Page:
Great die-off 250 million years ago could trace in part to waters' change in pH
The question of what killed most life on Earth 250 million years ago is a veritable Murder on the Orient Express, with multiple characters all dealing part of the deathblow. Now, scientists have learned how one of the assassins — acid — could have performed its part of the deed.
High levels of atmospheric carbon dioxide would have turned the oceans more than acidic enough to kill off marine critters, a computer simulation indicates.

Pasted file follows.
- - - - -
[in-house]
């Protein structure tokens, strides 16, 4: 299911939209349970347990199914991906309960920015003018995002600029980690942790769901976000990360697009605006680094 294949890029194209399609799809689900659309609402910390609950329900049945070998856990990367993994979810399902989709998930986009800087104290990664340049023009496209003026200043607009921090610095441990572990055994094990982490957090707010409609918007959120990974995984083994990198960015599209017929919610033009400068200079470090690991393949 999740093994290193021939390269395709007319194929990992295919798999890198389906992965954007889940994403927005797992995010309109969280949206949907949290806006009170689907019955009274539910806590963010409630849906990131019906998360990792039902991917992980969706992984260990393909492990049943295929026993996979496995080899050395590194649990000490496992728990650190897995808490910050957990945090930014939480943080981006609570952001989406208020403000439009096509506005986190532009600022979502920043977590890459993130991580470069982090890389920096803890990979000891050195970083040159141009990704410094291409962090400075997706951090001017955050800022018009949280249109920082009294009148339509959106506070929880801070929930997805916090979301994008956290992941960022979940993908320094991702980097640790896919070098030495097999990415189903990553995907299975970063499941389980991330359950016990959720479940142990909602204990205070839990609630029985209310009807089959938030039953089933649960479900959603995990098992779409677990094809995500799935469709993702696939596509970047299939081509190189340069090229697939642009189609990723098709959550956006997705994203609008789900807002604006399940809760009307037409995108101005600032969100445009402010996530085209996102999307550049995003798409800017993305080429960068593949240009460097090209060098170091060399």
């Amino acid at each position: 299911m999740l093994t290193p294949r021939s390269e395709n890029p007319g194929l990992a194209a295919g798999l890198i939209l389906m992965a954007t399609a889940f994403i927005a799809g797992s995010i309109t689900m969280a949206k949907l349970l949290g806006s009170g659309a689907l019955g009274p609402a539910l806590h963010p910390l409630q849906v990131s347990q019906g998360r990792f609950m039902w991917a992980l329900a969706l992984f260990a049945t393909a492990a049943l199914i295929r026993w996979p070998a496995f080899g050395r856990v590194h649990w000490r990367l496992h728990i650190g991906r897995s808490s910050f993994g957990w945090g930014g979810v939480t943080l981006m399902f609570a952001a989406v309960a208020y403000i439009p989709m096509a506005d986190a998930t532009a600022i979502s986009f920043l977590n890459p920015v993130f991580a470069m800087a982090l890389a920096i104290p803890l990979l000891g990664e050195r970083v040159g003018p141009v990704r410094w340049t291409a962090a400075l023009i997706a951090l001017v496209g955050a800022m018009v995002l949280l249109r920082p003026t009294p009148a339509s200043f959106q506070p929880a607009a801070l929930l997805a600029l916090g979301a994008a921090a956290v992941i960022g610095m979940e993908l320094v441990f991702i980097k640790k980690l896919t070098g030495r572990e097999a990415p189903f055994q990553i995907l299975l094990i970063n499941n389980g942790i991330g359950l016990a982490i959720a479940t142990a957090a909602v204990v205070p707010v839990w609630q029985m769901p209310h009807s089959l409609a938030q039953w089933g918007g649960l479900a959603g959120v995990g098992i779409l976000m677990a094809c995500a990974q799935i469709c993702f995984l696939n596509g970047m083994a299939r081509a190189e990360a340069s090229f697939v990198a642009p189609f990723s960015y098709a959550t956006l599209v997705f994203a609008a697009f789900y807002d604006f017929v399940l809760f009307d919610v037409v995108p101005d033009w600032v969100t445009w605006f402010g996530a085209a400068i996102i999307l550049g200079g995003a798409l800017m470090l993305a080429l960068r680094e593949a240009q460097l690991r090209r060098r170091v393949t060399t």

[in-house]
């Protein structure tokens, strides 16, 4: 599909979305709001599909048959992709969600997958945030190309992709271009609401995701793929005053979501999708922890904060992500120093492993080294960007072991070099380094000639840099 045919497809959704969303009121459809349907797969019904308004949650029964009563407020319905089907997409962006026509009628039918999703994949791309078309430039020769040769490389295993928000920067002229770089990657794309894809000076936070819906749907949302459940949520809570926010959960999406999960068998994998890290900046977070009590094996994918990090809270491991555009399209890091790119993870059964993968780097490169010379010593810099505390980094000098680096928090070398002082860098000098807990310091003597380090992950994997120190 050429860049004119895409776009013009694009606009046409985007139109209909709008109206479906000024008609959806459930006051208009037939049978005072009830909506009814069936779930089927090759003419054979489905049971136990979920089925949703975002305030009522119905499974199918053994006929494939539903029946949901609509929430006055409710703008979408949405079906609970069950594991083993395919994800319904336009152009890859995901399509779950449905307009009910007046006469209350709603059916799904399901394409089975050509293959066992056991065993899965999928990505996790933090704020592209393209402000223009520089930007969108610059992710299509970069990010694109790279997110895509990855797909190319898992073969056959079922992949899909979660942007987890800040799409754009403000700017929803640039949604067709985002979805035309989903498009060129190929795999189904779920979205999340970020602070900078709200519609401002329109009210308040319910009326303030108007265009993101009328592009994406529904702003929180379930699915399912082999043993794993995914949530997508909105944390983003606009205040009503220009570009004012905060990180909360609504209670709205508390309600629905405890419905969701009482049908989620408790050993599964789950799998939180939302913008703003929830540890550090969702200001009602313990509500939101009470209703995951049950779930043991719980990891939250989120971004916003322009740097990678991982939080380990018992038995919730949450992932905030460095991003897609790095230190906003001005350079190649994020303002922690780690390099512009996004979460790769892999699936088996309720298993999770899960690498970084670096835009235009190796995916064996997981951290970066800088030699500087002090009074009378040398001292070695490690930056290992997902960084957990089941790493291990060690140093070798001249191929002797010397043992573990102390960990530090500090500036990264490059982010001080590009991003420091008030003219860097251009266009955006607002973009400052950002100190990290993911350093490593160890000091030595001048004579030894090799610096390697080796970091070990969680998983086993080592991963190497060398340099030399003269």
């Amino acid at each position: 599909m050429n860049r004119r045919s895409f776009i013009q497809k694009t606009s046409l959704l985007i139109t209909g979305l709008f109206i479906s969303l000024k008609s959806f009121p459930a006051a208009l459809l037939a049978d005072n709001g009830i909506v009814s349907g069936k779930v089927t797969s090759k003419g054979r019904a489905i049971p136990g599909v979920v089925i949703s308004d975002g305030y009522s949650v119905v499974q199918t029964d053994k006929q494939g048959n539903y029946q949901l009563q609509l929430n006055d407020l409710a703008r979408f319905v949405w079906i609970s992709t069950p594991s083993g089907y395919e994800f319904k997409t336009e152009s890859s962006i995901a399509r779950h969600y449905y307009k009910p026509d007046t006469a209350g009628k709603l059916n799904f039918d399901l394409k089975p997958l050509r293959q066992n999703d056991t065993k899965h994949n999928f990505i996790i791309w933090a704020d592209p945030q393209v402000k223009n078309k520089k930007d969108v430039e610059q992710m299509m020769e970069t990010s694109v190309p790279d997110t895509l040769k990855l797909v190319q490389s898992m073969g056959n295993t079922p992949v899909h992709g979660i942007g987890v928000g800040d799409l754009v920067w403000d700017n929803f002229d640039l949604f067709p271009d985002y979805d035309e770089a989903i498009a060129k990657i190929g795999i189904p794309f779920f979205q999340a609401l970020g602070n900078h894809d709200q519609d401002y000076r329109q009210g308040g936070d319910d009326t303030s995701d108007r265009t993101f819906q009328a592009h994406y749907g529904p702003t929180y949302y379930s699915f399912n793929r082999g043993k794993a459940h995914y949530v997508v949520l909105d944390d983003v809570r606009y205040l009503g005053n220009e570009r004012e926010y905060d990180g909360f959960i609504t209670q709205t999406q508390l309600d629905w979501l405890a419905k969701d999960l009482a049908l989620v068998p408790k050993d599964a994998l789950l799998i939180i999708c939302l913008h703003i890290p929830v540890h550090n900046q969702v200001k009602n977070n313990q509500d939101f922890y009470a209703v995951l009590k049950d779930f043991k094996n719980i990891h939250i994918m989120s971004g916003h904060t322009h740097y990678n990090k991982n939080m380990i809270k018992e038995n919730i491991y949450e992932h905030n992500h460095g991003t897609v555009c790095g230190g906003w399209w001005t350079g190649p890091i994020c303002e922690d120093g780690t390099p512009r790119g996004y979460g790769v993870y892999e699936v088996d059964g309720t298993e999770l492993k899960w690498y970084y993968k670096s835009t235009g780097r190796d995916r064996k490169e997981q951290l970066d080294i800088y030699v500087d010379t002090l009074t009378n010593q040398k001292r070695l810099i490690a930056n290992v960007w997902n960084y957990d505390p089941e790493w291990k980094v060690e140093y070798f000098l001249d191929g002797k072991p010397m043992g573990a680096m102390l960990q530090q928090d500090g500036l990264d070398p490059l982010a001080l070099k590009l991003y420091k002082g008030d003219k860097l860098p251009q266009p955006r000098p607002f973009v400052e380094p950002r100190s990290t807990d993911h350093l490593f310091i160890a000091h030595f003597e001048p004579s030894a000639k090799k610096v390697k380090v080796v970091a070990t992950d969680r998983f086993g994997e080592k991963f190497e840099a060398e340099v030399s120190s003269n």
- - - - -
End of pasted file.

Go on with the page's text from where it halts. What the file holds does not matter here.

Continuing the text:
“This would have been another stressor in the system that might have pushed things toward extinction,” says Alvaro Montenegro, a climate modeler at St. Francis Xavier University in Antigonish, Nova Scotia. He and his colleagues describe the finding in a paper published online August 2 in Paleoceanography.
At the end of the Permian period of geologic time, more than 90 percent of marine species and three-quarters of terrestrial species vanished. Leading suspects in the die-off include ox